The best investigation of the 1923 events available in English, as far as I know, is Werner T. Angress, Stillborn Revolution. Just how out of touch with the reality in Germany the top Russians were, can be seen by a few quotes. "After Cuno’s resignation the men in the Kremlin believed that they had discovered a revolutionary atmosphere in Germany. They thought in terms of 20 million proletarians, ready to act and bent on fighting. They developed illusions about the proletarian elements of the Reichswehr, ’which, in the decisive moment, would hardly defend the bourgeoisie very steadfastly’" (Trotsky in Izvestia, 21 October 1923; Angress, 1973, p.461 – German expanded and revised edition). In the Rote Fahne, 1 September 1923, Zinoviev wrote that "no force in the world would be able to defeat 20 million proletarians" (ibid, p.447). In Problems der deutschen Revolution, he spoke of "22 million German workers", and went on to draw in the "seven million agrarian workers in the countryside [who would] exercise a strong influence" (ibid, p.435).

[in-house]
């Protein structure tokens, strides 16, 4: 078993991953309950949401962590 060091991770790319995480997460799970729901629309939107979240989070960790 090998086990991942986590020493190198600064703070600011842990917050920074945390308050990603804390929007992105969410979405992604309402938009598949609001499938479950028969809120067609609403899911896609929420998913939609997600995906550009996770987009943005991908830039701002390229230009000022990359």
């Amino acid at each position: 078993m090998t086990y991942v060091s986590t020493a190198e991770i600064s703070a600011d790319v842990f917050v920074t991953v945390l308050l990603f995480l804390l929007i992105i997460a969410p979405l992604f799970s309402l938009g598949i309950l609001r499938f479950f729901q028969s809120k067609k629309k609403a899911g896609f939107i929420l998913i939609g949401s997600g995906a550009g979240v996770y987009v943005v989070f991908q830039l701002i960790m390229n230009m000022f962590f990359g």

Pure fantasy! The Reichswehr recruited in the countryside in order to keep out trade unionists and left-wing workers. Did Trotsky not know that? The 20-22 million workers straining at the leash must have included all those following Christian and even more reactionary parties. The top Russian comrades – General Staff of the World Revolution – created a fantastic scenario and browbeat Brandler into playing the leading role. Angress makes the point that at the Chemnitz Conference "Brandler’s proposal – and that couldn’t have been unknown to him – contradicted all the traditions of the German labour movement with their insistence on correct procedures and correct official channels" (ibid, p. 478). Anyone who knows the labour movement here would know that one can’t always get a matter onto the agreed agenda, and that delegates cannot take a position on matters as far-reaching as a general strike without consultations, behind which, it was public knowledge, a Communist uprising was lurking, at Chemnitz. Though according to Trotsky, Brandler, unconvinced, demoralised everyone else – a bunch of "little Brandlers". If he was responsible for holding back such a movement (20-22 million workers and 7 million farm labourers), then he was obviously a silver-tongued charmer. It really won’t wash, comrades.